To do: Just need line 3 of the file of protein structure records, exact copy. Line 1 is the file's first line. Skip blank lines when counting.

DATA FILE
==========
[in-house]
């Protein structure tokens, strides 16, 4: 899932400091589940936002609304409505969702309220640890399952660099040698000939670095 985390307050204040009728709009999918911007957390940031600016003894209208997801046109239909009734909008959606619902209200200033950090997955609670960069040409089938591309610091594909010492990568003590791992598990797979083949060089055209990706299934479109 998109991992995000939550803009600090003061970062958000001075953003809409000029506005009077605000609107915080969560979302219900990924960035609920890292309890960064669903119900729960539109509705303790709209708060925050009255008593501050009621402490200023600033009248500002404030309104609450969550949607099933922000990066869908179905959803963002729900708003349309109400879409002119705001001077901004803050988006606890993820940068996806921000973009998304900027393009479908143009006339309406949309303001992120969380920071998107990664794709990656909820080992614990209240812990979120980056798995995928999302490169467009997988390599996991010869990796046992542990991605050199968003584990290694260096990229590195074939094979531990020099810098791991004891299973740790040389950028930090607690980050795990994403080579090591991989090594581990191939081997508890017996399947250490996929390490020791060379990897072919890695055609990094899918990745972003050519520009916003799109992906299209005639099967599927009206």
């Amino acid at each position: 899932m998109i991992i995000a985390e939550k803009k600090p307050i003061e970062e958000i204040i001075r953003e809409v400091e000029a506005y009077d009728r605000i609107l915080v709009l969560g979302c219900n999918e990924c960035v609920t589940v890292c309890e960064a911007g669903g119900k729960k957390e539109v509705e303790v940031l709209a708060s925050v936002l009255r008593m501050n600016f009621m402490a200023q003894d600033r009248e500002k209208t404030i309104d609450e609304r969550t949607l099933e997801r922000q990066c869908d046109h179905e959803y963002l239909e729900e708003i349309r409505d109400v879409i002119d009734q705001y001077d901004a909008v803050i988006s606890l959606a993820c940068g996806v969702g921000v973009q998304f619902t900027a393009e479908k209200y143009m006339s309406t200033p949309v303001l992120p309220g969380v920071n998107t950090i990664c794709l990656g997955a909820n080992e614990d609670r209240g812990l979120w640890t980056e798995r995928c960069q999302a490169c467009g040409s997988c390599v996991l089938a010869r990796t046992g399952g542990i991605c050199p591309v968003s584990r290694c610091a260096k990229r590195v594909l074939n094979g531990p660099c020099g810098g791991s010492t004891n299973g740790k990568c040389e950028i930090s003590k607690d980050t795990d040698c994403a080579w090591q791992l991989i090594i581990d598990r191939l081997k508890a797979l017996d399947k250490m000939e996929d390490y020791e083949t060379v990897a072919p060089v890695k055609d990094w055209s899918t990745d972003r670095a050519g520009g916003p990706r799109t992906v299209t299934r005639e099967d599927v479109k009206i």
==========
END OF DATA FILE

């Amino acid at each position: 899932m998109i991992i995000a985390e939550k803009k600090p307050i003061e970062e958000i204040i001075r953003e809409v400091e000029a506005y009077d009728r605000i609107l915080v709009l969560g979302c219900n999918e990924c960035v609920t589940v890292c309890e960064a911007g669903g119900k729960k957390e539109v509705e303790v940031l709209a708060s925050v936002l009255r008593m501050n600016f009621m402490a200023q003894d600033r009248e500002k209208t404030i309104d609450e609304r969550t949607l099933e997801r922000q990066c869908d046109h179905e959803y963002l239909e729900e708003i349309r409505d109400v879409i002119d009734q705001y001077d901004a909008v803050i988006s606890l959606a993820c940068g996806v969702g921000v973009q998304f619902t900027a393009e479908k209200y143009m006339s309406t200033p949309v303001l992120p309220g969380v920071n998107t950090i990664c794709l990656g997955a909820n080992e614990d609670r209240g812990l979120w640890t980056e798995r995928c960069q999302a490169c467009g040409s997988c390599v996991l089938a010869r990796t046992g399952g542990i991605c050199p591309v968003s584990r290694c610091a260096k990229r590195v594909l074939n094979g531990p660099c020099g810098g791991s010492t004891n299973g740790k990568c040389e950028i930090s003590k607690d980050t795990d040698c994403a080579w090591q791992l991989i090594i581990d598990r191939l081997k508890a797979l017996d399947k250490m000939e996929d390490y020791e083949t060379v990897a072919p060089v890695k055609d990094w055209s899918t990745d972003r670095a050519g520009g916003p990706r799109t992906v299209t299934r005639e099967d599927v479109k009206i």